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Majuro

Majuro is the capital and largest city of the Marshall Islands. It is a large coral atoll of 64 islands in the Pacific Ocean, it forms a legislative district of the Ratak Chain of the Marshall Islands. The atoll encloses a lagoon of 295 square kilometres; as with other atolls in the Marshall Islands, Majuro consists of narrow land masses. The main population center, Delap-Uliga-Djarrit, is made up of three contiguous motus and has a population of 20,301 people as of 2012. Majuro has shopping district and hotels. Majuro has an international airport with scheduled international flights to Hawaii, Micronesia and Nauru, flights to domestic destinations around the country. At the western end of the atoll, about 50 kilometres from D–U–D by road, is the island community of Laura, an expanding residential area with a popular beach. Laura has the highest elevation point on the atoll, estimated at less than 3 metres above sea level. Djarrit is residential. Being north of the Equator, Majuro has a tropical rainforest climate but not an equatorial climate because trade winds are prevailing throughout the year though they are interrupted during the summer months by the movement of the Intertropical Convergence Zone across the area.

Typhoons are rare. Temperatures are consistent throughout the course of the year with average temperatures around 27 °C. Does the temperature fall below 21 °C. Majuro sees 3,200 millimetres of precipitation annually. Humans have inhabited the atoll for at least 2,000 years. Majuro Atoll was claimed by the German Empire with the rest of the Marshall Islands in 1884, the Germans established a trading post; as with the rest of the Marshalls, Majuro was captured by the Imperial Japanese Navy in 1914 during World War I and mandated to the Empire of Japan by the League of Nations in 1920. The island became a part of the Japanese mandated territory of the South Seas Mandate. On January 30, 1944, United States troops invaded, but found that Japanese forces had evacuated their fortifications to Kwajalein and Enewetak about a year earlier. A single Japanese warrant officer had been left as a caretaker. With his capture, the islands were secured; this gave the U. S. Navy use of one of the largest anchorages in the Central Pacific.

The lagoon became a large forward naval base of operations and was the largest and most active port in the world until the war moved westward when it was supplanted by Ulithi. Following World War II, Majuro came under the control of the United States as part of the Trust Territory of the Pacific Islands, it supplanted Jaluit Atoll as the administrative center of the Marshall Islands, a status that it retains after the independence of the Marshall Islands in 1986. The major population centers are the D–U–D communities: the islets of Delap–Uliga–Djarrit; as of 2011, Majuro had a population of 27,797. Most of the population is Christian; the majority follows the United Church of Christ. The Cathedral of the Assumption of the Roman Catholic Apostolic Prefecture of the Marshall Islands is located in Majuro. Islamic influence has been increasing. There is a sizable number of Ahmadi Muslims; the first mosque opened in Majuro in September 2012. There are LDS churches, Baptist churches, Seventh-Day Adventist churches, the Salvation Army.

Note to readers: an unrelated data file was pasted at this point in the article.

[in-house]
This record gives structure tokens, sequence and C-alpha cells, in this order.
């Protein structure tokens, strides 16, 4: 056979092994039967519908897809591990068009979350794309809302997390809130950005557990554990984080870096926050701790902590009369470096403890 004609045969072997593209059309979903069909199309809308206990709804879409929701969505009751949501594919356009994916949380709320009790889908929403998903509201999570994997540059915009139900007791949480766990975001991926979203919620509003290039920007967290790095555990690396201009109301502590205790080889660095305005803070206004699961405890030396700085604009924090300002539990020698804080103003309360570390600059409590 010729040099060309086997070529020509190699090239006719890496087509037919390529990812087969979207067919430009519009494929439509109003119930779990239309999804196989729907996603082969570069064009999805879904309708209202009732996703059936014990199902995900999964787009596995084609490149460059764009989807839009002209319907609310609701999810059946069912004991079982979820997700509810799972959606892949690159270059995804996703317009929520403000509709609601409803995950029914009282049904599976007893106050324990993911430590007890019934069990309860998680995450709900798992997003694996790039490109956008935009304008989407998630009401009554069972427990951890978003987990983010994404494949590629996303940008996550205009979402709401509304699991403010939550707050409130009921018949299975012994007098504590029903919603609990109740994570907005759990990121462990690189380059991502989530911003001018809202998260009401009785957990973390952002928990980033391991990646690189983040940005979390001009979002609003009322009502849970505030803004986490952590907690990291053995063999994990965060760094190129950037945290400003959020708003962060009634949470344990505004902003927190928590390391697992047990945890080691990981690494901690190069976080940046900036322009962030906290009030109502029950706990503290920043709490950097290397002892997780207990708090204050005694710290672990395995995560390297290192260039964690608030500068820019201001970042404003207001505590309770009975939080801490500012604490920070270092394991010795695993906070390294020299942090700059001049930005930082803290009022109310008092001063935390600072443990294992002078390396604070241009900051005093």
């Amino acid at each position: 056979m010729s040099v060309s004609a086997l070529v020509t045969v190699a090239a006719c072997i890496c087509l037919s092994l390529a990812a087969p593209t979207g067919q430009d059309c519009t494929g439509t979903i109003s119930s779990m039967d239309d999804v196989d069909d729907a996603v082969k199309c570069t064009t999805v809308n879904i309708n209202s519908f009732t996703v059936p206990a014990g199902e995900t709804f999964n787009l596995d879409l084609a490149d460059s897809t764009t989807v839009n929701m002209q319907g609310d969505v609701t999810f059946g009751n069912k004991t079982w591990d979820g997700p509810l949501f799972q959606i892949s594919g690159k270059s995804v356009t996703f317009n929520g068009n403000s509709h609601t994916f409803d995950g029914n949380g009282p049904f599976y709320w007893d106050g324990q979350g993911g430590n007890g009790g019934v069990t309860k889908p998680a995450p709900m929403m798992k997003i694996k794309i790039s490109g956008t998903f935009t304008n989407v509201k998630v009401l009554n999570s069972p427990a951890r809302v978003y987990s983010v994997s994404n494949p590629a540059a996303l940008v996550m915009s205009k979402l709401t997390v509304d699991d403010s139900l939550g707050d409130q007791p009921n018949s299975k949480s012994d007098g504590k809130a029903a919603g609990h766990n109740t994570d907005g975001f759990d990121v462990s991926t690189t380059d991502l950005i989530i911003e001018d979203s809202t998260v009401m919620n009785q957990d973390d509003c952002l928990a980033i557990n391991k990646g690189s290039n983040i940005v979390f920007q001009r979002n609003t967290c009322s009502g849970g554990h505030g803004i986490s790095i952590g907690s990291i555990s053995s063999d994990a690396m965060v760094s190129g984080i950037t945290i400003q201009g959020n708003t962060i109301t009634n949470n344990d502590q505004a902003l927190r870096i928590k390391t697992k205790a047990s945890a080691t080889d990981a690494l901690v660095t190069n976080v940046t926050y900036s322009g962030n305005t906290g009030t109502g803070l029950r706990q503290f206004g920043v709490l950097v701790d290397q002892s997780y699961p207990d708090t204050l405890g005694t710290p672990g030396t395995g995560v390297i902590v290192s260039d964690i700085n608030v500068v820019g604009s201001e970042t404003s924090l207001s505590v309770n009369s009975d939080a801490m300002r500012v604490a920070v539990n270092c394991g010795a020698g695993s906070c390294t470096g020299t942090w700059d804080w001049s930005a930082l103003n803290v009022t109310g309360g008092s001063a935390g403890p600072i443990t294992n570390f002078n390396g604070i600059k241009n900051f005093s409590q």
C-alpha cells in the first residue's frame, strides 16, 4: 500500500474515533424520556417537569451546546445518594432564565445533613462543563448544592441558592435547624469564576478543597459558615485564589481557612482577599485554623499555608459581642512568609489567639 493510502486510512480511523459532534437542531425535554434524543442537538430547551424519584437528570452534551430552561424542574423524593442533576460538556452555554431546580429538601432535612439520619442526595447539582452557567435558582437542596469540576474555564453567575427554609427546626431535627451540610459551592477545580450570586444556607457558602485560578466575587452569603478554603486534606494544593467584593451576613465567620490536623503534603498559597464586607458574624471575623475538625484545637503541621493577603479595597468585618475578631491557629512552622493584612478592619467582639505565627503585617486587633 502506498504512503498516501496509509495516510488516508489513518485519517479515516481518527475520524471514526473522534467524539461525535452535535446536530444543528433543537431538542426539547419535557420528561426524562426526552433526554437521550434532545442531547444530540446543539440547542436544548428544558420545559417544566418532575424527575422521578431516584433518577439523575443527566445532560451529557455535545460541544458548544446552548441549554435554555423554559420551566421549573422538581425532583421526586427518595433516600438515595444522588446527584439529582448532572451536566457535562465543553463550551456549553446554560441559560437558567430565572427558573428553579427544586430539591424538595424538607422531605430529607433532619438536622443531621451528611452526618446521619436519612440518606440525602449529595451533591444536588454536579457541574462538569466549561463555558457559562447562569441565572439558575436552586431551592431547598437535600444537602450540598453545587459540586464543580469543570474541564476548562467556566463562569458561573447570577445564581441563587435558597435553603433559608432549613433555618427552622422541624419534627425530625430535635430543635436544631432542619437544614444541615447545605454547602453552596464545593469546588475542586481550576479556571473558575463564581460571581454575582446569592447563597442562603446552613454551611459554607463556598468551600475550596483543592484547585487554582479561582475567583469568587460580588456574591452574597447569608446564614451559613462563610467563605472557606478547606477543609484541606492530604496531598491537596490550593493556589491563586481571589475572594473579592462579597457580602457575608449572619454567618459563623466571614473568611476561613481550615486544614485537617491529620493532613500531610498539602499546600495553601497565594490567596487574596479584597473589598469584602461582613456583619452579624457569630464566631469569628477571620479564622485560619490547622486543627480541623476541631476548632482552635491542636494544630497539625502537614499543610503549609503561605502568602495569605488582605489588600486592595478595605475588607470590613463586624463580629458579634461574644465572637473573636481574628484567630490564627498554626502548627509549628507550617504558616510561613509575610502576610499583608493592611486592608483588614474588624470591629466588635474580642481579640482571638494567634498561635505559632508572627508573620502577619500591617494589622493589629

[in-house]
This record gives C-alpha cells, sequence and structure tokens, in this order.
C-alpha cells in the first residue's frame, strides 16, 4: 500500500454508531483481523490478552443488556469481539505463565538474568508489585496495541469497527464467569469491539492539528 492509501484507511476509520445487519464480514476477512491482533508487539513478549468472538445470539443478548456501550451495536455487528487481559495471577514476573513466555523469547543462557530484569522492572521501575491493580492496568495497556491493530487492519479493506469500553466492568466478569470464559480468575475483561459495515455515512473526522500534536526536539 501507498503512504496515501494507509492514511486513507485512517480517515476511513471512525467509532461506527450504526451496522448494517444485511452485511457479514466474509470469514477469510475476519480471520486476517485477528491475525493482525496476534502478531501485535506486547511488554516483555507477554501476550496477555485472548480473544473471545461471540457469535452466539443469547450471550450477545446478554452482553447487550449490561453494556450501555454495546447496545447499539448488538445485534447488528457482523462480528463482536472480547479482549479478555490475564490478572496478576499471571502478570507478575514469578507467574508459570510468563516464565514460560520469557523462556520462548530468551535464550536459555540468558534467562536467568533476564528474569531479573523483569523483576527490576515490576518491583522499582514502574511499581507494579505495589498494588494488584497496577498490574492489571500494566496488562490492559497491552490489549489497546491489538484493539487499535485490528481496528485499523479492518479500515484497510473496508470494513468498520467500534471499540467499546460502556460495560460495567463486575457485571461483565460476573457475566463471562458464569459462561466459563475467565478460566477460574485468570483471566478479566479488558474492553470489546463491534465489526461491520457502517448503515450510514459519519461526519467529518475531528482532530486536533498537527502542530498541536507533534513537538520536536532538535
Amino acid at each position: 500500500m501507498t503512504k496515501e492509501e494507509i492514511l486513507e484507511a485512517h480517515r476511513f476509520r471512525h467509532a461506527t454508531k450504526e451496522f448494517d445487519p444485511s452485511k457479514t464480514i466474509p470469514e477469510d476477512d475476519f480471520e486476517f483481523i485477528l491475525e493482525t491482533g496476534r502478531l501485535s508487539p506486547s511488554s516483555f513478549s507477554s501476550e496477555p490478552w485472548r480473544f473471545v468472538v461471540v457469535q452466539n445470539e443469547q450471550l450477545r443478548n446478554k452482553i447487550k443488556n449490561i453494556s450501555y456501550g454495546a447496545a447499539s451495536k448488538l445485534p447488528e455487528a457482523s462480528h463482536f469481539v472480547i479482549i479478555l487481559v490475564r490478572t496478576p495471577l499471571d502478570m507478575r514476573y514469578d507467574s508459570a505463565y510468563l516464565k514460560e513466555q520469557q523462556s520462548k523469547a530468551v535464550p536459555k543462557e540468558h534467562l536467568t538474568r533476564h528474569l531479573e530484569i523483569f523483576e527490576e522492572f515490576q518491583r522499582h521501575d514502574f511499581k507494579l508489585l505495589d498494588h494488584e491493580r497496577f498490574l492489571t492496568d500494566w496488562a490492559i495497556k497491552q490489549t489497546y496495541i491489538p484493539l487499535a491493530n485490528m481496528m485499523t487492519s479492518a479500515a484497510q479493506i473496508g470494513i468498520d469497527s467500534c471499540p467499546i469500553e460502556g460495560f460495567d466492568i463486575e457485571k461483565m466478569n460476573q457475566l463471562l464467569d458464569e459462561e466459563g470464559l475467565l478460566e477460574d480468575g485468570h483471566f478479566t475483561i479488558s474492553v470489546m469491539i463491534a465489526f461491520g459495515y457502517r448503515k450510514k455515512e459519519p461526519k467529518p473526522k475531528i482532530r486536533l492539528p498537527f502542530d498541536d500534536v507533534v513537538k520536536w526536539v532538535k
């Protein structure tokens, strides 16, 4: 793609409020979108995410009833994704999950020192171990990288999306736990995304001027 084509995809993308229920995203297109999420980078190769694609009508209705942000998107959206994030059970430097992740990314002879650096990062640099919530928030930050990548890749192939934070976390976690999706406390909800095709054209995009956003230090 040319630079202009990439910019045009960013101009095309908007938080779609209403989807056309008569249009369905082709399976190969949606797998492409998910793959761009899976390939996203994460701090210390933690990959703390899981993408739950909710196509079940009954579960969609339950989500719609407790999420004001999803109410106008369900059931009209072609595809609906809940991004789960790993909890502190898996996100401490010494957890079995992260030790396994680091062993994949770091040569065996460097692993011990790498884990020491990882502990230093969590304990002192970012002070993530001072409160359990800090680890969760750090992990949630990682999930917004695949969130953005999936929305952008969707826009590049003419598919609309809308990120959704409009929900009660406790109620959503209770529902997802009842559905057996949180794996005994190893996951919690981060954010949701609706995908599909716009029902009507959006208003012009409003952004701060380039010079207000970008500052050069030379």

Majuro's economy is driven by the service sector. On September 15, 2007, Witon Barry, of the Tobolar Copra processing plant in the Marshall Islands' capital of Majuro, said power authorities, private companies and entrepreneurs had been experimenting with coconut oil as an alternative to diesel fuel for vehicles, power generators and ships. Coconut trees abound in the Pacific's tropical islands. Copra from 6 to 10 coconuts makes 1 litre of oil. Air Marshall Islands has its headquarters in Majuro; the College of the Marshall Islands is located in Uliga. The University of South Pacific has a presence on Majuro. Bank of the Marshall Islands Bank of Guam Marshall Islands Development Bank Beyond Banking Group Marshall Islands Public School System operates public schools. High schools: The Marshall Islands High School is near the north end of Majuro. Laura High School Life Skills AcademyPrimary schools: Ajeltake Elementary School Delap Elementary School DUD Kindergarten Ejit Elementary School Laura Elementary School Long Island Elementary School Majuro Middle School Rairok Elementary School Rita Elementary School Uliga Elementary School Woja Maj.

Elementary SchoolIn the 1994-1995 school year Majuro had 10 private elementary schools and six private high schools. There is a Seventh Day Adventist High School and Elementary School in Delap, where English is taught to all students. Majuro Hospital has 81 beds, it is the main hospital for Majuro, as well as many of the outer islands. The Majuro Water and Sewer Company obtains water from a catchment basin on the International Airport runway, it supplies 14 US gallons per person per day. This compares with New York City's 118 US gallons per person per day. Water is supplied 12 hours daily; the threat of drought is commonplace. Marshall Islands International Airport, offering domestic and international services, is on Majuro Atoll, it is served by four passenger airlines: United Airlines, Nauru Airlines, Air Marshall Islands, and

Cetyl alcohol